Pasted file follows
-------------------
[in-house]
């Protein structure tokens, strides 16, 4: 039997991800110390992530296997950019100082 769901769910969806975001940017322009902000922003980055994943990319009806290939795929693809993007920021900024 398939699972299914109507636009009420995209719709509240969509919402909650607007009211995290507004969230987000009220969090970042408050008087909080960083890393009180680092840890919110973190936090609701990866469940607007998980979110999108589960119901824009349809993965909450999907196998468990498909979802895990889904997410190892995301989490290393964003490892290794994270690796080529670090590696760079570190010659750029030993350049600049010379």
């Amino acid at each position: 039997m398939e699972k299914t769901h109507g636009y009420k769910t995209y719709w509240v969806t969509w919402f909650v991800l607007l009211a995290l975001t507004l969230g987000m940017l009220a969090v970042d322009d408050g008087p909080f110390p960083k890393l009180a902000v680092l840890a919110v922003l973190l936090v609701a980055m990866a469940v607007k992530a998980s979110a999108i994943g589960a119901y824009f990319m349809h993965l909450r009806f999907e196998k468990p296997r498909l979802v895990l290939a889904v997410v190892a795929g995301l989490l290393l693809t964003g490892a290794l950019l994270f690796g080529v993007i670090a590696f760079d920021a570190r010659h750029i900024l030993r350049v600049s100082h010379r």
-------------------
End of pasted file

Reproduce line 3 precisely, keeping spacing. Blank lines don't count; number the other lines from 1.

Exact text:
């Amino acid at each position: 039997m398939e699972k299914t769901h109507g636009y009420k769910t995209y719709w509240v969806t969509w919402f909650v991800l607007l009211a995290l975001t507004l969230g987000m940017l009220a969090v970042d322009d408050g008087p909080f110390p960083k890393l009180a902000v680092l840890a919110v922003l973190l936090v609701a980055m990866a469940v607007k992530a998980s979110a999108i994943g589960a119901y824009f990319m349809h993965l909450r009806f999907e196998k468990p296997r498909l979802v895990l290939a889904v997410v190892a795929g995301l989490l290393l693809t964003g490892a290794l950019l994270f690796g080529v993007i670090a590696f760079d920021a570190r010659h750029i900024l030993r350049v600049s100082h010379r």